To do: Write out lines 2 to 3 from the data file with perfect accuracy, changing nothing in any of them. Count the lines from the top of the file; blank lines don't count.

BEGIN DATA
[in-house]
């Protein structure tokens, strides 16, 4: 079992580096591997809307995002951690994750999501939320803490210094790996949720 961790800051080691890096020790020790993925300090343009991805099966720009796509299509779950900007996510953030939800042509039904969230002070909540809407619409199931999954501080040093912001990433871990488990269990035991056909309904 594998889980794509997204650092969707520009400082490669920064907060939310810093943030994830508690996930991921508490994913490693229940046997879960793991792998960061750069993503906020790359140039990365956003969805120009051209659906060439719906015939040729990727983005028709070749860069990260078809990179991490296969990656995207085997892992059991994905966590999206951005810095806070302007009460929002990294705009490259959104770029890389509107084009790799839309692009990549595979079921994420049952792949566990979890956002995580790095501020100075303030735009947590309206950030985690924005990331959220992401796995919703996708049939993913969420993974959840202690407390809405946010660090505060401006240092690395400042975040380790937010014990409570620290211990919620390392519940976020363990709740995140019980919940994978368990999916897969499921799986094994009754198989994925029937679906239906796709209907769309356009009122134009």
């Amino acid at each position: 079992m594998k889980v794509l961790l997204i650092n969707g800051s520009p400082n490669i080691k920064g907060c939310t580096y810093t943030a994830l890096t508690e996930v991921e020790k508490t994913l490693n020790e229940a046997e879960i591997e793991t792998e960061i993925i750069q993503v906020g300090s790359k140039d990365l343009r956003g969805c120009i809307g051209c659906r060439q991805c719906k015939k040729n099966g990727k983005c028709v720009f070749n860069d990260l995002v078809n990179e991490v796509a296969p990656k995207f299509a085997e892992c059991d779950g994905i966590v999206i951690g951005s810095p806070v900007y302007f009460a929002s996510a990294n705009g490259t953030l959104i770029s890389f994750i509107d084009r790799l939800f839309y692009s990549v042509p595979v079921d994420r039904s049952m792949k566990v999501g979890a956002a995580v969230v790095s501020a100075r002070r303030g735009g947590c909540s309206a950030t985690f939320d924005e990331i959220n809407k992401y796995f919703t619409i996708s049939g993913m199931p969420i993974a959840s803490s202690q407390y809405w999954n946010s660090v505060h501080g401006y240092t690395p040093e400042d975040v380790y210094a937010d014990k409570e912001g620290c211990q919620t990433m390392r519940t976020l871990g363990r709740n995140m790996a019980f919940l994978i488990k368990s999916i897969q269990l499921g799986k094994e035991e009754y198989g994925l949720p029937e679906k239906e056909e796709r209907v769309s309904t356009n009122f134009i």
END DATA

């Protein structure tokens, strides 16, 4: 079992580096591997809307995002951690994750999501939320803490210094790996949720 961790800051080691890096020790020790993925300090343009991805099966720009796509299509779950900007996510953030939800042509039904969230002070909540809407619409199931999954501080040093912001990433871990488990269990035991056909309904 594998889980794509997204650092969707520009400082490669920064907060939310810093943030994830508690996930991921508490994913490693229940046997879960793991792998960061750069993503906020790359140039990365956003969805120009051209659906060439719906015939040729990727983005028709070749860069990260078809990179991490296969990656995207085997892992059991994905966590999206951005810095806070302007009460929002990294705009490259959104770029890389509107084009790799839309692009990549595979079921994420049952792949566990979890956002995580790095501020100075303030735009947590309206950030985690924005990331959220992401796995919703996708049939993913969420993974959840202690407390809405946010660090505060401006240092690395400042975040380790937010014990409570620290211990919620390392519940976020363990709740995140019980919940994978368990999916897969499921799986094994009754198989994925029937679906239906796709209907769309356009009122134009």
């Amino acid at each position: 079992m594998k889980v794509l961790l997204i650092n969707g800051s520009p400082n490669i080691k920064g907060c939310t580096y810093t943030a994830l890096t508690e996930v991921e020790k508490t994913l490693n020790e229940a046997e879960i591997e793991t792998e960061i993925i750069q993503v906020g300090s790359k140039d990365l343009r956003g969805c120009i809307g051209c659906r060439q991805c719906k015939k040729n099966g990727k983005c028709v720009f070749n860069d990260l995002v078809n990179e991490v796509a296969p990656k995207f299509a085997e892992c059991d779950g994905i966590v999206i951690g951005s810095p806070v900007y302007f009460a929002s996510a990294n705009g490259t953030l959104i770029s890389f994750i509107d084009r790799l939800f839309y692009s990549v042509p595979v079921d994420r039904s049952m792949k566990v999501g979890a956002a995580v969230v790095s501020a100075r002070r303030g735009g947590c909540s309206a950030t985690f939320d924005e990331i959220n809407k992401y796995f919703t619409i996708s049939g993913m199931p969420i993974a959840s803490s202690q407390y809405w999954n946010s660090v505060h501080g401006y240092t690395p040093e400042d975040v380790y210094a937010d014990k409570e912001g620290c211990q919620t990433m390392r519940t976020l871990g363990r709740n995140m790996a019980f919940l994978i488990k368990s999916i897969q269990l499921g799986k094994e035991e009754y198989g994925l949720p029937e679906k239906e056909e796709r209907v769309s309904t356009n009122f134009i």